The Central Pollution Control Board on Friday issued a notice to the Delhi government, asking it to quickly act on complaints related to activities causing pollution, PTI reported.

The pollution control body directed the Delhi government to take strict action against the burning of tyres and other wastes, which causes the air quality to deteriorate.

Minister of Environment Prakash Javadekar said at a press briefing that Delhi’s pollution problem remained serious, even though stubble burning had stopped. He added that pollution-causing activities such as garbage burning continued and construction norms were being violated.

Javadekar said that 50 teams from the Central Pollution Control Board inspect Delhi-National Capital Region each day and submit their observations and complaints to authorities. “Yet, some work is done, some [of it is] not,” the Union minister was quoted as saying by PTI. “Hence, the CPCB has issued a notice to the Delhi government asking it to take necessary and swift action on complaints we are forwarding to it.”

Also read: Delhi’s air pollution in November worse than last year, shows pollution control board data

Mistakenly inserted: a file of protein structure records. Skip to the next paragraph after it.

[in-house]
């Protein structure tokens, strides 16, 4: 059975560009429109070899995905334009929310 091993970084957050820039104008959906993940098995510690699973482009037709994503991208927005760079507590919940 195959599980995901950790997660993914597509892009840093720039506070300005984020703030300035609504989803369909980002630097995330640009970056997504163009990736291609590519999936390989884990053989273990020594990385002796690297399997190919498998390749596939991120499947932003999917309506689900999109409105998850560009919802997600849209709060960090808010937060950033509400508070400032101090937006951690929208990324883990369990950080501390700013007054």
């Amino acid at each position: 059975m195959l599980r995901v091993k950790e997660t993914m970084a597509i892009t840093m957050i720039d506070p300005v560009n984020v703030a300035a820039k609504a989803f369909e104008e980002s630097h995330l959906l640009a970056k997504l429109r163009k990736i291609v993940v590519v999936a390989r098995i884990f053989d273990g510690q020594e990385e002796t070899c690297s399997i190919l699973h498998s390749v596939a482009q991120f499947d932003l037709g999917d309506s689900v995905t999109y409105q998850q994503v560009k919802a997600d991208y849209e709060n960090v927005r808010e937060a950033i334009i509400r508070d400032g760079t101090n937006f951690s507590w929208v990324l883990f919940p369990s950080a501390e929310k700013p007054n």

Delhi’s air quality was in the “very poor” category, with an index value of 377, according to the Central Pollution Control Board’s 1 pm update. Delhi’s air quality index at 4 pm on Thursday was 341, which also falls in the “very poor” category. This figure was an average of the last 24 hours.

The AQI at Noida’s Sector-1 at 1 pm was 393, also in the “very poor” category. Gurugram’s Vikas Sadan also recorded a poor AQI, with an index value of 361.

An analysis of data from the Central Pollution Control Board earlier this week had shown that the air quality in Delhi in November this year was worse than in 2019.

The data showed that the 30-day average air quality index, or AQI, in November 2020 was 328, which falls in the “very poor” category, while it was 312 this month last year. An AQI between zero and 50 is considered “good”, 51 and 100 “satisfactory”, 101 and 200 “moderate”, 201 and 300 “poor”, 301 and 400 “very poor”, and 401 and 500 “severe”.

The Capital also recorded nine “severe” air quality days in November, the maximum number of such days in the month in four years. There were seven “severe” days in November last year. There were five such days each in November 2018 and 2017.

This year’s pollution levels also breached the emergency threshold twice in November as smog enveloped the Capital for days. The air quality is considered in the “severe plus” or “emergency” category if PM2.5 and PM10 levels persist above 300 µg/m3 and 500 µg/m3, respectively, for more than 48 hours, according to the Graded Response Action Plan.

Delhi is also battling intense cold and rising coronavirus cases. The number of cases have, however, reduced since the peak on November 11, when Delhi reported more than 8,000 cases. On Thursday, Delhi reported 3,734 new cases and 82 deaths. Chief Minister Arvind Kejriwal said that the situation is “under control”.